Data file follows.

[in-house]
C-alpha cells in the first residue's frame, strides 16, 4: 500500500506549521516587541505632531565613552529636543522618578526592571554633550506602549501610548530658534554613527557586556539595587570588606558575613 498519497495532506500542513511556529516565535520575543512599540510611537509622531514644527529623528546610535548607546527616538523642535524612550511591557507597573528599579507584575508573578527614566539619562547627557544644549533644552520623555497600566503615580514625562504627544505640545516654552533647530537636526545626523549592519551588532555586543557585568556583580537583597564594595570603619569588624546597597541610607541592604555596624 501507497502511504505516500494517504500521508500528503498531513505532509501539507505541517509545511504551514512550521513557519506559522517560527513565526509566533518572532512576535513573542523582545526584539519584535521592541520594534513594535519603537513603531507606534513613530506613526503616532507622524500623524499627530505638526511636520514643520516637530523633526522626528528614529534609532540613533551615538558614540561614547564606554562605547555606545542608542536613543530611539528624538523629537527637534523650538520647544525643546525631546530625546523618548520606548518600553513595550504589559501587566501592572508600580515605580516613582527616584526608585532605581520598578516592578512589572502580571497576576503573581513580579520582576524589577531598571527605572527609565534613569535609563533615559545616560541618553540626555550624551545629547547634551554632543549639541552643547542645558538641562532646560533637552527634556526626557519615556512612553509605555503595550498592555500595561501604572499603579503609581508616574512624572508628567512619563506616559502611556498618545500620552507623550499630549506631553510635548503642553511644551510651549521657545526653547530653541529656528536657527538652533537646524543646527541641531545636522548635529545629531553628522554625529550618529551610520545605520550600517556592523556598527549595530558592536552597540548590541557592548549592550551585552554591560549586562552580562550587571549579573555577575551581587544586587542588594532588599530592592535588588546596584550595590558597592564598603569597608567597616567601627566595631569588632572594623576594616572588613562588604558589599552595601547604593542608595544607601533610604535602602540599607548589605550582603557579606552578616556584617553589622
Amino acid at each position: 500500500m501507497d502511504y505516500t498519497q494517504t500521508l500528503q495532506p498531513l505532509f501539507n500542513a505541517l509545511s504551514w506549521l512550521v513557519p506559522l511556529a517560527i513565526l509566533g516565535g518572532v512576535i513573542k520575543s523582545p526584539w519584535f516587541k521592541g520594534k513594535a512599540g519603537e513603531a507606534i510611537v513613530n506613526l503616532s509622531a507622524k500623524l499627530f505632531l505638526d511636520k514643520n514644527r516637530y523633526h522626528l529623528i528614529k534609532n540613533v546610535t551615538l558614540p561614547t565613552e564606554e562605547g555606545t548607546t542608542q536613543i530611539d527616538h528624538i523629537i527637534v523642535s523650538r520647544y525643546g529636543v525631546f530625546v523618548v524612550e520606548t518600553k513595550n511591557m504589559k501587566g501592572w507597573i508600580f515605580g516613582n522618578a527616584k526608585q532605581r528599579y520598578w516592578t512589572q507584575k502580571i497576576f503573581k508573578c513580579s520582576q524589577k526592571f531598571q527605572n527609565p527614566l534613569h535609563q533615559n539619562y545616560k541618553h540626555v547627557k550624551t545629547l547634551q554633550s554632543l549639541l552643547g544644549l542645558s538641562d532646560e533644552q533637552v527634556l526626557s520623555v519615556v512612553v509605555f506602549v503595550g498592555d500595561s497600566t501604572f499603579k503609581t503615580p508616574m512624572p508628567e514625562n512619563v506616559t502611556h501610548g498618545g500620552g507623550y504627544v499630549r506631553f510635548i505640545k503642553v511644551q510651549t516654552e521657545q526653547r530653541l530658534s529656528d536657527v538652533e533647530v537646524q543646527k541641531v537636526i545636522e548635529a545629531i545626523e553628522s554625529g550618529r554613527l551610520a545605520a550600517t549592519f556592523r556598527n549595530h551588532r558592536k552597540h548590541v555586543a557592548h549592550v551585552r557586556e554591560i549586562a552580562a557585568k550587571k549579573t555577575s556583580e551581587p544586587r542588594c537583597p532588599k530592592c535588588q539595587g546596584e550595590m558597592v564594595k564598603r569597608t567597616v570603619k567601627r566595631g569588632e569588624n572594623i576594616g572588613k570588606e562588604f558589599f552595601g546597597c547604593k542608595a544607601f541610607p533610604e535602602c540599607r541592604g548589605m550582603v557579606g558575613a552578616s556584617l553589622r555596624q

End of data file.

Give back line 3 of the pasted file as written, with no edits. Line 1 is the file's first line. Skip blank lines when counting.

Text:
Amino acid at each position: 500500500m501507497d502511504y505516500t498519497q494517504t500521508l500528503q495532506p498531513l505532509f501539507n500542513a505541517l509545511s504551514w506549521l512550521v513557519p506559522l511556529a517560527i513565526l509566533g516565535g518572532v512576535i513573542k520575543s523582545p526584539w519584535f516587541k521592541g520594534k513594535a512599540g519603537e513603531a507606534i510611537v513613530n506613526l503616532s509622531a507622524k500623524l499627530f505632531l505638526d511636520k514643520n514644527r516637530y523633526h522626528l529623528i528614529k534609532n540613533v546610535t551615538l558614540p561614547t565613552e564606554e562605547g555606545t548607546t542608542q536613543i530611539d527616538h528624538i523629537i527637534v523642535s523650538r520647544y525643546g529636543v525631546f530625546v523618548v524612550e520606548t518600553k513595550n511591557m504589559k501587566g501592572w507597573i508600580f515605580g516613582n522618578a527616584k526608585q532605581r528599579y520598578w516592578t512589572q507584575k502580571i497576576f503573581k508573578c513580579s520582576q524589577k526592571f531598571q527605572n527609565p527614566l534613569h535609563q533615559n539619562y545616560k541618553h540626555v547627557k550624551t545629547l547634551q554633550s554632543l549639541l552643547g544644549l542645558s538641562d532646560e533644552q533637552v527634556l526626557s520623555v519615556v512612553v509605555f506602549v503595550g498592555d500595561s497600566t501604572f499603579k503609581t503615580p508616574m512624572p508628567e514625562n512619563v506616559t502611556h501610548g498618545g500620552g507623550y504627544v499630549r506631553f510635548i505640545k503642553v511644551q510651549t516654552e521657545q526653547r530653541l530658534s529656528d536657527v538652533e533647530v537646524q543646527k541641531v537636526i545636522e548635529a545629531i545626523e553628522s554625529g550618529r554613527l551610520a545605520a550600517t549592519f556592523r556598527n549595530h551588532r558592536k552597540h548590541v555586543a557592548h549592550v551585552r557586556e554591560i549586562a552580562a557585568k550587571k549579573t555577575s556583580e551581587p544586587r542588594c537583597p532588599k530592592c535588588q539595587g546596584e550595590m558597592v564594595k564598603r569597608t567597616v570603619k567601627r566595631g569588632e569588624n572594623i576594616g572588613k570588606e562588604f558589599f552595601g546597597c547604593k542608595a544607601f541610607p533610604e535602602c540599607r541592604g548589605m550582603v557579606g558575613a552578616s556584617l553589622r555596624q